The sentiment among the game's power structure is that various governments around the world will channel developmental money into golf as they have other medal sports, establishing academies, building courses and buying golf balls by the boatload. All the things that haven't been happening much in the States these days.

For the past three years, more golf courses have closed in the U.S. than have opened. Participation and television viewership have flattened or fallen. Private clubs, caught short by a bad economy and increasing demands on the time of their members, are increasingly battling to retain them. The game takes too long to play, is hard to learn and costs a small fortune to play.

So let's take this show on the global road, shall we?

And the key question:

So, what are we really exporting? Bulldozing another 150 acres of Brazilian rainforest to build another golf course, erected primarily as a means of selling expensive view lots, doesn't sound like such a great idea, to be honest. This needs to be a reasonable, rational expansion of the game, for reasons well beyond the heightened TV rights fees the PGA and European tours hope to soon command in India, China or, hell, Antarctica.

Economically, pricy daily-fee courses and $500 drivers have contributed to the slaughter of the game's fatted calf here in the States. We're moving backward on the growth meter, and while securing a spot in the Games didn't need to be for altruistic reasons, the need for greed should best be tempered.

A lot of the same folks who overbuilt, overexposed and overpriced the game in the first place are exporting their wares abroad, where it would be a nice surprise if they operated going forward with some sort of principles.

Hey, allow a guy to dream, will you?


Golf Channel's Olympic Announcement Coverage

Golf Channel featured a pretty extensive roundup on the golf-in-the-Olympics announcement, and as you might imagine some interesting things were said. There were a few highlights, starting with Tim Finchem's appearance alongside Brandel Chamblee and Kraig Kann.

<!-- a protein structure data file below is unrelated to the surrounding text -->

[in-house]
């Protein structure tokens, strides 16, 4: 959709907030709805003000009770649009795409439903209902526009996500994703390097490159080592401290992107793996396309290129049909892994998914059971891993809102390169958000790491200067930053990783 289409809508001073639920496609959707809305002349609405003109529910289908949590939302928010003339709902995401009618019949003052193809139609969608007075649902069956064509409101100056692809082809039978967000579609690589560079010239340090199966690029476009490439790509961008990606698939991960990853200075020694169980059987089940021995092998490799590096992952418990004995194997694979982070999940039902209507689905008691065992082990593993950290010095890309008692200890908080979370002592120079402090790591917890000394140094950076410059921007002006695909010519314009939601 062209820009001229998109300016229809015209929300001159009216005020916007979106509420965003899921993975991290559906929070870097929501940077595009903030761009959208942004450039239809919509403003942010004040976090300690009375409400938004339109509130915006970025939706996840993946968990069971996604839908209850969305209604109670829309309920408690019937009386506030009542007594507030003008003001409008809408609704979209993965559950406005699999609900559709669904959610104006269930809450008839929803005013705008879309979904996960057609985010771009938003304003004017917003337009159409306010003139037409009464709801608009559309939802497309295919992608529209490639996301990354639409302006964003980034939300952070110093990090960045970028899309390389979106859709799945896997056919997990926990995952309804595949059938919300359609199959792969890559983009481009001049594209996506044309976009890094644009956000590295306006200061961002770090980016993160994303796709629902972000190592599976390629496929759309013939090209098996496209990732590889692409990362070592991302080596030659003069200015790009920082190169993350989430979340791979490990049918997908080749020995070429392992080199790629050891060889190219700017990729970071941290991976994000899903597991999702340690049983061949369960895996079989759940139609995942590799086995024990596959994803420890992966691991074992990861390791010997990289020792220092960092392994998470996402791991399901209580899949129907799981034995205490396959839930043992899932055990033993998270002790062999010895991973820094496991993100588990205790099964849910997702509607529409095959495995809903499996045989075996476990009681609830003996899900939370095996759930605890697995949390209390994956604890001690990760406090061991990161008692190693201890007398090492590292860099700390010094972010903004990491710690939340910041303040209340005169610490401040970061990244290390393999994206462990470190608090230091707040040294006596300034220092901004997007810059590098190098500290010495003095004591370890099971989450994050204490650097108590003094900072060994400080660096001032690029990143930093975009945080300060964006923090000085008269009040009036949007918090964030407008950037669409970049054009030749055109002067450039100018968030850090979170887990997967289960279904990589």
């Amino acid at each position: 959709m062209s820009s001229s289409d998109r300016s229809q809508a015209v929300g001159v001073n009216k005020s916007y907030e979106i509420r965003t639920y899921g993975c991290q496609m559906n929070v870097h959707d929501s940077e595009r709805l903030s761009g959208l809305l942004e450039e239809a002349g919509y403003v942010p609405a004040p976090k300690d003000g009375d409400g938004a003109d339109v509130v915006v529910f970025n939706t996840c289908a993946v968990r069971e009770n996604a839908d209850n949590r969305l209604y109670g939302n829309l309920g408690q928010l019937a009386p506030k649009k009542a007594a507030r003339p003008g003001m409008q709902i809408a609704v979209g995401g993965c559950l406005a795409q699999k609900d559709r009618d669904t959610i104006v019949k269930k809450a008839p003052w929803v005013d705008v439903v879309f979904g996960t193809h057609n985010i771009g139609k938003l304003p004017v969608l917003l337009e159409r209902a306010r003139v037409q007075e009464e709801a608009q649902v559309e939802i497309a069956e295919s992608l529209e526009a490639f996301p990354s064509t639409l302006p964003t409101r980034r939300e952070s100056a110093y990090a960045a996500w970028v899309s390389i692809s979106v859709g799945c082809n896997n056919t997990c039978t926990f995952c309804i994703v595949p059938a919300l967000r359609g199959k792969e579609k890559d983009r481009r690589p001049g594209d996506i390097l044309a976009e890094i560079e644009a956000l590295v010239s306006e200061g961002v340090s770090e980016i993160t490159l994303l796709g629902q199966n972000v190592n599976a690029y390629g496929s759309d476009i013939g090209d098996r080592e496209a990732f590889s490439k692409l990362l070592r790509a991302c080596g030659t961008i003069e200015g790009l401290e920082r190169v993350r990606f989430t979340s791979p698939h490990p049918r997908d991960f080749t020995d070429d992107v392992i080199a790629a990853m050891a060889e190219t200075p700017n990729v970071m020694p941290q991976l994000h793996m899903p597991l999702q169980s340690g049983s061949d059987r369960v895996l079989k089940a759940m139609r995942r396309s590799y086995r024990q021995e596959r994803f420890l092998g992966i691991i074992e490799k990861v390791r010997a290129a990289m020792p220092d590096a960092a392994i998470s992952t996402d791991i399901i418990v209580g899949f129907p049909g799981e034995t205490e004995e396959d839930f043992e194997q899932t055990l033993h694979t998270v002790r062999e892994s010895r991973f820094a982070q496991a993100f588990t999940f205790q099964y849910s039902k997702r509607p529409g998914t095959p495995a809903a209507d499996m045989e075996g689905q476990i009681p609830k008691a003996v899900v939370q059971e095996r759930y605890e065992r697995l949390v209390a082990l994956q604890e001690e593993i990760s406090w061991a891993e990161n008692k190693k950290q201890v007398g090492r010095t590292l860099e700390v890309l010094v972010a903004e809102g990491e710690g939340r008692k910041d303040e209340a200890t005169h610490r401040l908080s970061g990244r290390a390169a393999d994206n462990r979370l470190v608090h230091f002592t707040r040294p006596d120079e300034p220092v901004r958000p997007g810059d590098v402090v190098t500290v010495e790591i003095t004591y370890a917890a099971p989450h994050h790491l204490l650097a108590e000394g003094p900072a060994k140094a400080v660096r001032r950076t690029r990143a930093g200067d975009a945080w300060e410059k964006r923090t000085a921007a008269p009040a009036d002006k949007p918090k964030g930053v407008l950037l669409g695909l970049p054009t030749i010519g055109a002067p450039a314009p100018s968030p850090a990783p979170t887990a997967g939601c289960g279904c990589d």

Finchem said this "will go down as a turning point for the game from a growth standpoint" and that "we're on a nice trajectory globally with golf" and "countries are going to spend a lot of energy to grow the game."

Finchem also believes this will "legitimatize, if we even needed it, golf as an athletic sport. It's truly an athletic sport."

And finally, golf in the Olympics "puts us on a stage that demonstrates the global diversity of the game. No longer will it be viewed as an elite sport," and this will "catapult the sport upward." He said the "next forty years are going to be golden age of golf globally."

As for the courses in Rio, Finchem said they have "some decent courses, not at the level to challenge these guys" and that the Tour "may build a course in partnership with the other federations."

Kann chimed in that he was envisioning a "Nicklaus design, Palmer Design, Player Design, Woods Design…" Finchem was gone so he didn't have to touch that one.

A few moments later they threw it to Inga Hammond and Adam Barr, who talked about the potential worldwide sales of "clubs, shoes, balls," and the "potentially enormous market for an industry that needs good news right now."

He also cited Brad Klein's article which suggested a private developer might bear the risk of building what Barr called "one of these mega complexes" and a "big course to handle the big players," and floated Donald Trump's name.

And Rich Lerner wrapped up with an essay where he noted that this was a "sudden financial sunrise for what had been a cloudy golf industry."


Pavin Consulting Azinger?

A reader says he thought (but wasn't totally sure) that he heard Paul Azinger say during Thursday's Presidents Cup broadcast that U.S. Ryder Cup captain Corey Pavin has not talked to him about the Ryder Cup. Did anyone else hear this?


"Hooray for the International team single handedly trying to bring back pleats a year before they will be back in style."

Talk about your buried lede, Mr. Style Marty Hackel criticizes the admittedly bland Presidents Cup uniforms and slips this in:

Hooray for the International team single handedly trying to bring back pleats a year before they will be back in style. It looks to me like the essential issue with the International team is the fit of their trousers. Oh, by the way, what's up with the grooming? Aren't there any mirrors in the locker rooms?

If these two teams' outfits today are any indication of what we are going to see for the rest of the week, I need to hit the snooze button.

Does this mean all those pleated pants I gave to the Goodwill are coming back? Already? Somehow I doubt this was a cutting edge fashion move and more likely the decision by someone who didn't know that flat front slacks were hip.

But at least Marty could have dropped some props for the classy sling/uniform color coordination by Captain Norman, courtesy of's photo gallery:


Golf Is In The Olympics; TPC Rio Next?

From Gene Yasuda's story about golf getting the official nod from the IOC:

Limited options explain why there’s already much discussion about building a new facility, and that could lead to PGA Tour Golf Course Properties unveiling a TPC-branded layout in Rio, Golfweek has learned.